Monday, June 01, 2015


"Why farmers are concerned about EPA’s new rules on protected water" PBS NewsHour 5/29/2015


SUMMARY:  The EPA and the Army Corps of Engineers have finalized new rules about what kinds of waterways are protected under the Clean Water Act, adding the smaller streams, tributaries and wetlands that feed drinking water for some Americans.  Political editor Lisa Desjardins reports on what the shift means, and why it’s drawn both praise and criticism.

Editor’s note:  The new rules regarding America’s waterways were issued jointly by Environmental Protection Agency and the Army Corps of Engineers. Read more.

JUDY WOODRUFF (NewsHour):  This week, the United States changed the way it looks at one our most precious resources, water.  The Environmental Protection Agency finalized a new rule about what kinds of waterways it protects, to include things like tributaries.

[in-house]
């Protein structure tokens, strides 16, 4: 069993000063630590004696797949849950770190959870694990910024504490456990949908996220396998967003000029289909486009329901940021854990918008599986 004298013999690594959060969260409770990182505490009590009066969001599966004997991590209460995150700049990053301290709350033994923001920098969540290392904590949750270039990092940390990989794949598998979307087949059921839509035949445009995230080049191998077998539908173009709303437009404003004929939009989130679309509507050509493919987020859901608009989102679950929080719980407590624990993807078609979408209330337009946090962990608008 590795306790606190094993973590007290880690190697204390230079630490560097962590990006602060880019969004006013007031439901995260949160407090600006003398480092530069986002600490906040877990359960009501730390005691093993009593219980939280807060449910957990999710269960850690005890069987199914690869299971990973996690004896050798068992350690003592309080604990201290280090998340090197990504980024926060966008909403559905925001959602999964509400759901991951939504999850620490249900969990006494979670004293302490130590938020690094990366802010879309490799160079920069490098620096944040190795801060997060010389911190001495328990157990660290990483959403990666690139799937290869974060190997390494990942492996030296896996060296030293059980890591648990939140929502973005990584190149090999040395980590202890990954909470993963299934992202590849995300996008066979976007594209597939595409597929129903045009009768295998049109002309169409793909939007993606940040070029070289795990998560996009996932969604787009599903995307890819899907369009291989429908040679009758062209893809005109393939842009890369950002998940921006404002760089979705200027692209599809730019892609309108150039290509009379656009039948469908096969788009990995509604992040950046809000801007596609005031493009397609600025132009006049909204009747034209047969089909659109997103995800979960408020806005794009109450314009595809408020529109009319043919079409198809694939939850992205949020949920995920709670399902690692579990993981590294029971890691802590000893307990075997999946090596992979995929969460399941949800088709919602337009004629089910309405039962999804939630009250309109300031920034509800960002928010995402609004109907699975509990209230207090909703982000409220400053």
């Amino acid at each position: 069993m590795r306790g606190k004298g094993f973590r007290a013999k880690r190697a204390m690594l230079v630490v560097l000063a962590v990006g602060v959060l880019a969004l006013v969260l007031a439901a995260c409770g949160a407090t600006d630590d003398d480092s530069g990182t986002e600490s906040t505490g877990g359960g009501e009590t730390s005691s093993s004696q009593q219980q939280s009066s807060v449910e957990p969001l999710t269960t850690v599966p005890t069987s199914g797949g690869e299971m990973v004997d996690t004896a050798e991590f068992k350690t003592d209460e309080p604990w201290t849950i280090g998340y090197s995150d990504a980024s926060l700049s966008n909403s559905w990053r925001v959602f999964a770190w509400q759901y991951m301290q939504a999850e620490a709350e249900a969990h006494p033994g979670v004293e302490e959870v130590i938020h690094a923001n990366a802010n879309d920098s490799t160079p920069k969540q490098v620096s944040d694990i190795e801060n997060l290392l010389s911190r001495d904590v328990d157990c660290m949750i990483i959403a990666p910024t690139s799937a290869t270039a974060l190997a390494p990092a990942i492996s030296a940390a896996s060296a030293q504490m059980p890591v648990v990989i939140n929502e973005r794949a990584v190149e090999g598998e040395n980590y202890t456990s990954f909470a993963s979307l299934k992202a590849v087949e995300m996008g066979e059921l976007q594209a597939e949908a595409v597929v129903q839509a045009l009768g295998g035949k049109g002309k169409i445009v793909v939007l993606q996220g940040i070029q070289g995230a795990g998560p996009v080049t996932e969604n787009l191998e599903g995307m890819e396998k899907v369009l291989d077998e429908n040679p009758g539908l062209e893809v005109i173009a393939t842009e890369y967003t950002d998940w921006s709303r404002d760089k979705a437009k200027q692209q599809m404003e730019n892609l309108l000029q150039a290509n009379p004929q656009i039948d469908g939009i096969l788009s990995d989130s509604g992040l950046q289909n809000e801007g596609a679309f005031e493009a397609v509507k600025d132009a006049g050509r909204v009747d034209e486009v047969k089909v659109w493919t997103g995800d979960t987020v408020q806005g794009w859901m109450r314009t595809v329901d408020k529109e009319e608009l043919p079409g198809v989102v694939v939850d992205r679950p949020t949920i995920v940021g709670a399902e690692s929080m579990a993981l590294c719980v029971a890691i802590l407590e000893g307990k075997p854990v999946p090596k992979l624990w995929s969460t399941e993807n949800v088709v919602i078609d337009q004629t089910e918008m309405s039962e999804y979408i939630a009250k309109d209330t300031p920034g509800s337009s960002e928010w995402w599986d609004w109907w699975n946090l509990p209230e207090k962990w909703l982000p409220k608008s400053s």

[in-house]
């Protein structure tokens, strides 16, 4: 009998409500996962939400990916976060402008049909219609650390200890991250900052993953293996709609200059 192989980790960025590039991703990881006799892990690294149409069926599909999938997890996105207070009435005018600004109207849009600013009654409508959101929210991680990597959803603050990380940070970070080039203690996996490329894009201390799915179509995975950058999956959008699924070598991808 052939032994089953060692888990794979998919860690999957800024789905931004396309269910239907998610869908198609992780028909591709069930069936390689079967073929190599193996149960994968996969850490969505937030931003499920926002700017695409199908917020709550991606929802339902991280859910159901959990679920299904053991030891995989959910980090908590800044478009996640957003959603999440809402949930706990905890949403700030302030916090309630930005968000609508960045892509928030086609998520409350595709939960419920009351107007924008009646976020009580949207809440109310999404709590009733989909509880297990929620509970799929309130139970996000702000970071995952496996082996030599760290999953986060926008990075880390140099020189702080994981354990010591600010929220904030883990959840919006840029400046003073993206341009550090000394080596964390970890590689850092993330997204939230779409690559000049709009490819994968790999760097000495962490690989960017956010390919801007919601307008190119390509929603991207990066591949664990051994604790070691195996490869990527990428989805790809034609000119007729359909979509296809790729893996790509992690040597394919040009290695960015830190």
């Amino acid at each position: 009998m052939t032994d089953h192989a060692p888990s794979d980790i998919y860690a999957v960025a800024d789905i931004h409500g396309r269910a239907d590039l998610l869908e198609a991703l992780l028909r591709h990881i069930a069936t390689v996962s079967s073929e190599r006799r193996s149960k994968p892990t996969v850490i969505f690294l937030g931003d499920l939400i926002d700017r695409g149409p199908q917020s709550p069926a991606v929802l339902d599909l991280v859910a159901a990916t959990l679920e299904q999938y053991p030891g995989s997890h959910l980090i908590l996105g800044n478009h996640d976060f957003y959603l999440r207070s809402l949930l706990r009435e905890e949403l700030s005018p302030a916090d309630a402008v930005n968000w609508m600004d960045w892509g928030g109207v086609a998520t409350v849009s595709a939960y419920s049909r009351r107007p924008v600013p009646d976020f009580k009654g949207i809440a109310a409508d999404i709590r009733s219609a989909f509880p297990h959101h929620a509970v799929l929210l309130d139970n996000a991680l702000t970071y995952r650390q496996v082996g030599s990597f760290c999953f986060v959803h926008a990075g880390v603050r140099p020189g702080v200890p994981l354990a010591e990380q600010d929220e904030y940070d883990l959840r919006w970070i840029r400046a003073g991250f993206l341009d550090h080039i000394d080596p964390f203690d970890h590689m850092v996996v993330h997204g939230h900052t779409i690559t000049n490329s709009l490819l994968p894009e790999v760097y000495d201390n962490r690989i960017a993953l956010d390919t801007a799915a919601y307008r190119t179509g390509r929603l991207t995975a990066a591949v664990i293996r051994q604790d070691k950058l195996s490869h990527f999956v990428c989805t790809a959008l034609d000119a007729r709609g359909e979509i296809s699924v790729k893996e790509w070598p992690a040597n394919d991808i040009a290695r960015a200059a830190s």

The change has brought both applause and sharp criticism.

Our political editor, Lisa Desjardins, reports on what this shift means.

SEAN O’BYRNE, Owner, Great Waters Brew Pub:  What can I get you guys?

LISA DESJARDINS (NewsHour):  Sean O’Byrne owns the Great Waters Brew Pub in downtown Saint Paul, and the main ingredient in the beer he crafts is local well water.

For the past several years, a kind of fear has mounted for him, that some of the protections initially offered by the 1972 Clean Water Act have eroded, putting Minnesota’s great waters at risk.

SEAN O’BYRNE:  I’m a little scared at what people are trying to do to it, take some of the teeth out of it.

LISA DESJARDINS:  That’s why he’s cheering the new rule finalized this week by the Environmental Protection Agency, a rule meant to clarify which bodies of water can be regulated by the federal government.

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